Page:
Yoshimi Kato

University of Tsukuba, Tsukuba, Ibaraki-ken, Japan

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Publications (1)2.68 Total impact

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    ABSTRACT: To investigate long-term trends in dietary intakes of vitamins A, C and E in Japanese adults. Time series by community-based nutrition survey. Two rural communities (Ikawa and Kyowa) between 1974 and 2001 in Japan. A total of 3713 men and 3726 women aged 40-69 years. Dietary intake data were collected by the 24 h dietary recall. In Ikawa, mean intake of vitamin A (beta-carotene and retinol) increased by 13-40%; vitamins C and E increased by approximately 23-33% among men and women from 1974-1977 to 1998-2000. In Kyowa, mean intake of vitamin A, primarily retinol, increased by 13-21% among men and women; vitamin C from fruits decreased by 16% among men; and vitamin E increased by 29% among women from 1982-1986 to 1998-2001. Mean intake of vitamin E in the latest survey period was lower than the Adequate Intake among men and women in both communities. Generally, there were increased intakes of beta-carotene and vitamin C from green/yellow and other vegetables; increased retinol intake from fish/shellfish, eggs, milk/dairy products and fats/oils; and increased vitamin E intake from green/yellow and other vegetables, fish/shellfish, eggs, milk/dairy products and fats/oils. Mean intakes of the antioxidant vitamins A, C and E increased among middle-aged Japanese men and women between the 1970s and the 1990s except for decreased vitamin C among Kyowa men. The lower mean intake of vitamin E than the Adequate Intake should be considered a potential public health issue for the prevention of CVD.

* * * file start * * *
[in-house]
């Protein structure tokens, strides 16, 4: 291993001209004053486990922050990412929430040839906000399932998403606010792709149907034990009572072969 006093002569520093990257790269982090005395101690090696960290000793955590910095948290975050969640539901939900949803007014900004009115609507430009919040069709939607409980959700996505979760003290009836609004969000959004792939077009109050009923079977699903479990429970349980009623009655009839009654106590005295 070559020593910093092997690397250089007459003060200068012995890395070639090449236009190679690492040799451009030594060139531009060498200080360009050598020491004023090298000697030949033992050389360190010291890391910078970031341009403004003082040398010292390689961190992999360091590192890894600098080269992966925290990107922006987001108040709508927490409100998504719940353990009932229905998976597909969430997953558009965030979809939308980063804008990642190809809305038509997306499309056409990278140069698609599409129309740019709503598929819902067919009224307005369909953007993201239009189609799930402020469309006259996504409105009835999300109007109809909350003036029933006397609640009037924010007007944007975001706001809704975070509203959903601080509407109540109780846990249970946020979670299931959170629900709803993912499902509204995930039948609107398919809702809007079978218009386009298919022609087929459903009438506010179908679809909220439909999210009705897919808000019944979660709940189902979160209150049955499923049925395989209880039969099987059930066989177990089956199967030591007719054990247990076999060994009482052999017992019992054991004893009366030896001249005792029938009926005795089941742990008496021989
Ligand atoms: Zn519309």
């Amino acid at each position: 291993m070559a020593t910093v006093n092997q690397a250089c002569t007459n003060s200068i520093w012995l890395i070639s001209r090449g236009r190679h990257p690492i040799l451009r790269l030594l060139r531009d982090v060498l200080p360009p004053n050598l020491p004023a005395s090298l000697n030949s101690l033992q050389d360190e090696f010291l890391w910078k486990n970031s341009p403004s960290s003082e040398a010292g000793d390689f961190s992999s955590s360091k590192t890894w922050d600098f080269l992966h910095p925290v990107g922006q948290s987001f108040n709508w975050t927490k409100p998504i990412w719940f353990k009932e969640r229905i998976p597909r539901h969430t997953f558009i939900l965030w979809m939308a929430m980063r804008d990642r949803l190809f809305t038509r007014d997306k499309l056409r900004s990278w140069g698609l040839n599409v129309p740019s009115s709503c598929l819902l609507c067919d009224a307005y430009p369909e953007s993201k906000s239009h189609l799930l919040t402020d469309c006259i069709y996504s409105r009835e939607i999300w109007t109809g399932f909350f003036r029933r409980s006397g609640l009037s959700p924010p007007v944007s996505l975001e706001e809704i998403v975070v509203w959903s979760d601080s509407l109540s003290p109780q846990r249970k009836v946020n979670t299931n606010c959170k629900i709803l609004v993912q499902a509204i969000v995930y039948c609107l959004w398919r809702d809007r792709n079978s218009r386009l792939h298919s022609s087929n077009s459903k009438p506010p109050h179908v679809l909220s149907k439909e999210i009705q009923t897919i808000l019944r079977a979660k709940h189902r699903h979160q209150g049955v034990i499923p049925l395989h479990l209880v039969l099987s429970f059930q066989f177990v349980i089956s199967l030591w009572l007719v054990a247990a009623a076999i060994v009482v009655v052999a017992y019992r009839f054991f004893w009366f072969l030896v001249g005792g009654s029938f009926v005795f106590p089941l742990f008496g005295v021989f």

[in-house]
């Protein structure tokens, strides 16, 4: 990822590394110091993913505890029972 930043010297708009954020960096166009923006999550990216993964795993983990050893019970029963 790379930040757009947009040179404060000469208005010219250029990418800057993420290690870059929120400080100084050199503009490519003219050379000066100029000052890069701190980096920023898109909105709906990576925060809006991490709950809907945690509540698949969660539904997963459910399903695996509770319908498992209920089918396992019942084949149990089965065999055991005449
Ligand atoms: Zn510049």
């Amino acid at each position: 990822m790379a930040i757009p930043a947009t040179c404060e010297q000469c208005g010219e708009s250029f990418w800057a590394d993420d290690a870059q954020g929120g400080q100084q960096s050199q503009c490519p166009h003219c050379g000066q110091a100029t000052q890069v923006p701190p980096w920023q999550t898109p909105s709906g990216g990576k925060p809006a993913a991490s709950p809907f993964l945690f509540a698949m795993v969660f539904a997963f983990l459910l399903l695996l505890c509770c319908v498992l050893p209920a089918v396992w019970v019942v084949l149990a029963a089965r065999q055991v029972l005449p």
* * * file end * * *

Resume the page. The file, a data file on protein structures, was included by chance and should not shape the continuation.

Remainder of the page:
Full-text · Article · Dec 2008 · Public Health Nutrition